The Irish harper and composer Turlough Carolan (Toirdhealbhach Ó Cearbhalláin; 1670–1738), whose compositions make up the vast majority of surviving Old Irish harp music, was born near Nobber, Co. Meath. Carolan's family moved to County Roscommon, probably when he was about fourteen years old, and his father was employed there by the MacDermott Roe family. The lady of the house took a particular interest in Carolan's education, especially when, at age eighteen, he was debilitated by smallpox, which left him blind. Mrs. MacDermott Roe arranged harp lessons for him for three years with a harper also called MacDermott Roe and then equipped him with a horse, a guide, and a gratuity to enable him to begin his career as a traveling musician.
Carolan traveled the roads of Connacht, north Leinster, north Munster, and south Ulster over a period of about forty years. His fame grew steadily in his own lifetime, no doubt helped by the fact that he was regarded as an eccentric and colorful character. However, his composing skills were apparently far superior to his performing abilities, and this is the reason that he remains an important figure in Irish traditional music today. His music was influenced on the one hand by the native, oral, art-music tradition of his Irish harping predecessors and on the other hand by the Italian baroque music popular among the gentry at that time, in particular the music of Corelli, Vivaldi, and Geminiani. The audience for Carolan's music is thought to have been divided into three groups—Gaelic, Old English, and the Protestant Ascendancy—in whose homes he was a welcome visitor. The vast majority of his surviving music is named after individuals representing each of these groups (e.g., Elizabeth MacDermott Roe, Lady Athenry, and Mervyn Pratt respectively).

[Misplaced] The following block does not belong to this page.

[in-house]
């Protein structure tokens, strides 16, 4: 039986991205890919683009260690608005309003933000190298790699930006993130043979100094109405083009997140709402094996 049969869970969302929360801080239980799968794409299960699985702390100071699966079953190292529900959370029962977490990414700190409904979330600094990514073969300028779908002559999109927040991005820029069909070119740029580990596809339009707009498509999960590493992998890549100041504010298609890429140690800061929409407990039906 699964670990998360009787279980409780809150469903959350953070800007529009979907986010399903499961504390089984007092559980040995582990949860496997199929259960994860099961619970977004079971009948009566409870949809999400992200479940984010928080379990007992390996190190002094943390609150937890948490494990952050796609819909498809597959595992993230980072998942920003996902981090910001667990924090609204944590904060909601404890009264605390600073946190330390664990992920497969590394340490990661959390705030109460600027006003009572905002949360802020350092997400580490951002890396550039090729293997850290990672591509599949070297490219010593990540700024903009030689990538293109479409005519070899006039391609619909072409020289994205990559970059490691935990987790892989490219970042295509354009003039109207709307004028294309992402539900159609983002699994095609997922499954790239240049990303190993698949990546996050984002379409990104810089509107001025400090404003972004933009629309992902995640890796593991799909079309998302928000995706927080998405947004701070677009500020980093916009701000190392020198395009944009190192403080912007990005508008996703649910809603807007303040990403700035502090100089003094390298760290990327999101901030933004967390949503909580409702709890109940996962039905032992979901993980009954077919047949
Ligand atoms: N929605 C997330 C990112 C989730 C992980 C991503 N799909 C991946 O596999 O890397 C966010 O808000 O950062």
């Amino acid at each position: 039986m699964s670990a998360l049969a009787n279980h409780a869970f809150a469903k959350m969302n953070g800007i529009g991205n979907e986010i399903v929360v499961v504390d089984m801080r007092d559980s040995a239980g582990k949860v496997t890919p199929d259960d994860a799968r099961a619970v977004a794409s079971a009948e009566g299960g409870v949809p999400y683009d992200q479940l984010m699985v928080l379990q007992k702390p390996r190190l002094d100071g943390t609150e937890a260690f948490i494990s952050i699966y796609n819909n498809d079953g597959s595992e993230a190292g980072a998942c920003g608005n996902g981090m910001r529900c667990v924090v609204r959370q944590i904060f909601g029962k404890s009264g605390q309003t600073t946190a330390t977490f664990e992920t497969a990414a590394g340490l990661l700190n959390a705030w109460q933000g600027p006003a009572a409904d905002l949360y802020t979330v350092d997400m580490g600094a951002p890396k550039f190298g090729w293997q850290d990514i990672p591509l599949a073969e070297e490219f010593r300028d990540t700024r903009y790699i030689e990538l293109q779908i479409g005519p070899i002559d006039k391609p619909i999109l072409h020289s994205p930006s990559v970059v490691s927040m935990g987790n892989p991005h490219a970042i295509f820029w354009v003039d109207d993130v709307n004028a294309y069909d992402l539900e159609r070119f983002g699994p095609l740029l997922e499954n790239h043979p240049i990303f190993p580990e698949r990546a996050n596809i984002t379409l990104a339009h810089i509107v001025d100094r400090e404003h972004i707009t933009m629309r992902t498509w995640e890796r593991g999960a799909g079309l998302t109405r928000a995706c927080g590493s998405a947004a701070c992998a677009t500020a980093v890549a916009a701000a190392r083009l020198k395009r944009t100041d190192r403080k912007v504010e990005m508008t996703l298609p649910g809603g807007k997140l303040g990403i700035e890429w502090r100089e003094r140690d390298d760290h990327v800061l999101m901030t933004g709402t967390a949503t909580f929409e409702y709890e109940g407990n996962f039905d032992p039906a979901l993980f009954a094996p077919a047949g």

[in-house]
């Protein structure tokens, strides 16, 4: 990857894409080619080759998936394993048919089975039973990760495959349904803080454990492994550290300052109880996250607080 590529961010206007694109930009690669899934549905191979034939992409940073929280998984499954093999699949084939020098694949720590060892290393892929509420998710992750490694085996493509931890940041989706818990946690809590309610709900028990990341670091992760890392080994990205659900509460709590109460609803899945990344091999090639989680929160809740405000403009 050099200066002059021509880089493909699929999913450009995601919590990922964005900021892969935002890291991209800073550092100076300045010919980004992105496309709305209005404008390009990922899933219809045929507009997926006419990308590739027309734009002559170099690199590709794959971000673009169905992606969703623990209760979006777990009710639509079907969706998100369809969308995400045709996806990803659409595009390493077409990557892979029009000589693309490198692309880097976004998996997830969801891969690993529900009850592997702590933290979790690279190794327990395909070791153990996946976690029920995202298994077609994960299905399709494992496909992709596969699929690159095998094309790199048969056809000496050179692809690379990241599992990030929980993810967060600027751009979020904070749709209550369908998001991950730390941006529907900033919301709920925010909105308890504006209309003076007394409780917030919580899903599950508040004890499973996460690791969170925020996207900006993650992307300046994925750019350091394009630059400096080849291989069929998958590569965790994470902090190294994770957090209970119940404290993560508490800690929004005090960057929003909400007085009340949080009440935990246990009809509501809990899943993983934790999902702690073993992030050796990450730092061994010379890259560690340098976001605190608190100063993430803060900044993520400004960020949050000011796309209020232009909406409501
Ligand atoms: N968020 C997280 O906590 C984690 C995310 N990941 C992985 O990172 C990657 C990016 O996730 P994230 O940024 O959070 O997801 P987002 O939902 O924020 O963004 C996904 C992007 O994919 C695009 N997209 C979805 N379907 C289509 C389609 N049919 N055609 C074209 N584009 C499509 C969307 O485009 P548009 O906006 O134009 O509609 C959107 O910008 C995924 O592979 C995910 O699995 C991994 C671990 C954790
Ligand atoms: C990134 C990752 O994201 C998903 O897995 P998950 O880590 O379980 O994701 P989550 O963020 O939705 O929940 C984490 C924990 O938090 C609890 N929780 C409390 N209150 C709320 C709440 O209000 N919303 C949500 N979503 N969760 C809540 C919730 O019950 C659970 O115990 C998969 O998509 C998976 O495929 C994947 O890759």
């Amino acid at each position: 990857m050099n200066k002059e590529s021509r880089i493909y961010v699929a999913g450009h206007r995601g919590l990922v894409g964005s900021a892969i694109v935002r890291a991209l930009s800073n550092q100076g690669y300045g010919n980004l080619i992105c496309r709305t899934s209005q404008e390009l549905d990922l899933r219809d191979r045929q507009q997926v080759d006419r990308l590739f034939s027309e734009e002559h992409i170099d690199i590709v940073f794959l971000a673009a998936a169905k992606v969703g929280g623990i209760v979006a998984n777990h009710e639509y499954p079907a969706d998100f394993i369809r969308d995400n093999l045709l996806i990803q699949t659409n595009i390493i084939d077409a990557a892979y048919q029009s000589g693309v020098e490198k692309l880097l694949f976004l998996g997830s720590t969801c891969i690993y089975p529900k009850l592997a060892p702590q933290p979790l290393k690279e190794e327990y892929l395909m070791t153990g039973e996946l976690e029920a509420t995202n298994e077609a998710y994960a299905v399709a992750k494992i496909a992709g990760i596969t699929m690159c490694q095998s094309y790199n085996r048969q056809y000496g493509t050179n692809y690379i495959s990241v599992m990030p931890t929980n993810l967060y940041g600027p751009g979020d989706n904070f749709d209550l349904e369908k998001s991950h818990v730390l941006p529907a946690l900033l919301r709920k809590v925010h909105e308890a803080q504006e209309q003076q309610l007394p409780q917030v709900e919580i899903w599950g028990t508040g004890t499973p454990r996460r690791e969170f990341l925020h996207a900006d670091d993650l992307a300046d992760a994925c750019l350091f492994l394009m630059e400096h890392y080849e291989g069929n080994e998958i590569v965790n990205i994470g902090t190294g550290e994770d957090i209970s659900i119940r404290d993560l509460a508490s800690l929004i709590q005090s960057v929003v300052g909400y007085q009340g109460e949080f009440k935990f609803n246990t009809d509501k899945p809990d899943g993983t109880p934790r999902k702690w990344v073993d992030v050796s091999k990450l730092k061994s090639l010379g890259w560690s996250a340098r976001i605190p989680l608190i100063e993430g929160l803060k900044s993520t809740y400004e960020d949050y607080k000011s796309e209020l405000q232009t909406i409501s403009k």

Carolan's fame can be attributed at least in part to the fact that his musical life coincided with a great interest in Irish culture and identity in general as the eighteenth century progressed. However, this era was also one in which the economy and culture that had supported the medieval class of male, professional Irish harpers disappeared. Therefore Carolan was a member of one of the last generations of these harper/composers. Fortunately his musically active years also coincided with the development of the music-publishing industry in both Ireland and Britain. Carolan's compositions made up the majority of the tunes in the earliest known collection of Irish music published in Ireland, A Collection of the Most Celebrated Irish Tunes, published in 1724 by John and William Neal(e). His music continued to be published in Ireland and Britain in the eighteenth, nineteenth, and twentieth centuries, appearing in operas by eighteenth-century composers such as Coffey and Shield, in popular-song collections such as those by Thomas Moore, and in antiquarian-inspired collections such as those by Bunting and Petrie.
More than two hundred pieces attributed to Carolan survive, although some have been attributed erroneously. His music continues to have great importance today and is regarded as distinct from the mainstream dance-music tradition.
Moloney, Colette Mary. The Irish Music Manuscripts of Edward Bunting (1773–1843): An Introduction. 2000.
O'Sullivan, Donal. Carolan: The Life, Times, and Music of an Irish Harper. 2 vols. 1958.
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Yeats, Gráinne. Féile na gCruitirí, Béal Feirste, 1792. 1980.